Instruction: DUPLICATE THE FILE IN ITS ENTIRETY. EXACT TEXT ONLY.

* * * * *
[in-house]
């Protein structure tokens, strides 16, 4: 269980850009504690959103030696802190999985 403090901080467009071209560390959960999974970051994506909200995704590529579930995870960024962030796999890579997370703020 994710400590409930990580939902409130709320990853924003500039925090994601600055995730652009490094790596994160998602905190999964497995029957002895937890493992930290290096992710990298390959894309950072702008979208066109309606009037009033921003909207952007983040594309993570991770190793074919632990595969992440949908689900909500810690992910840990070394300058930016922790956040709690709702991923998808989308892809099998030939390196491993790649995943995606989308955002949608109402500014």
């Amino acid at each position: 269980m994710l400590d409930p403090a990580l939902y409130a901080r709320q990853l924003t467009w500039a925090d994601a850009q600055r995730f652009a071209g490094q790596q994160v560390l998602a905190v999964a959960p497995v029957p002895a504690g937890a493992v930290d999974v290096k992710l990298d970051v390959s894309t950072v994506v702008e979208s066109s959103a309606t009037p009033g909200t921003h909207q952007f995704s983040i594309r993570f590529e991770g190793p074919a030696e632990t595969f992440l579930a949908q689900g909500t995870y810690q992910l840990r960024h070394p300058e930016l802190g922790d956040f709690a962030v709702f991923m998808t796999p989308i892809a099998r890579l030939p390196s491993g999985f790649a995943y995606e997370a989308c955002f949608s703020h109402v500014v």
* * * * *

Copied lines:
[in-house]
């Protein structure tokens, strides 16, 4: 269980850009504690959103030696802190999985 403090901080467009071209560390959960999974970051994506909200995704590529579930995870960024962030796999890579997370703020 994710400590409930990580939902409130709320990853924003500039925090994601600055995730652009490094790596994160998602905190999964497995029957002895937890493992930290290096992710990298390959894309950072702008979208066109309606009037009033921003909207952007983040594309993570991770190793074919632990595969992440949908689900909500810690992910840990070394300058930016922790956040709690709702991923998808989308892809099998030939390196491993790649995943995606989308955002949608109402500014």
């Amino acid at each position: 269980m994710l400590d409930p403090a990580l939902y409130a901080r709320q990853l924003t467009w500039a925090d994601a850009q600055r995730f652009a071209g490094q790596q994160v560390l998602a905190v999964a959960p497995v029957p002895a504690g937890a493992v930290d999974v290096k992710l990298d970051v390959s894309t950072v994506v702008e979208s066109s959103a309606t009037p009033g909200t921003h909207q952007f995704s983040i594309r993570f590529e991770g190793p074919a030696e632990t595969f992440l579930a949908q689900g909500t995870y810690q992910l840990r960024h070394p300058e930016l802190g922790d956040f709690a962030v709702f991923m998808t796999p989308i892809a099998r890579l030939p390196s491993g999985f790649a995943y995606e997370a989308c955002f949608s703020h109402v500014v």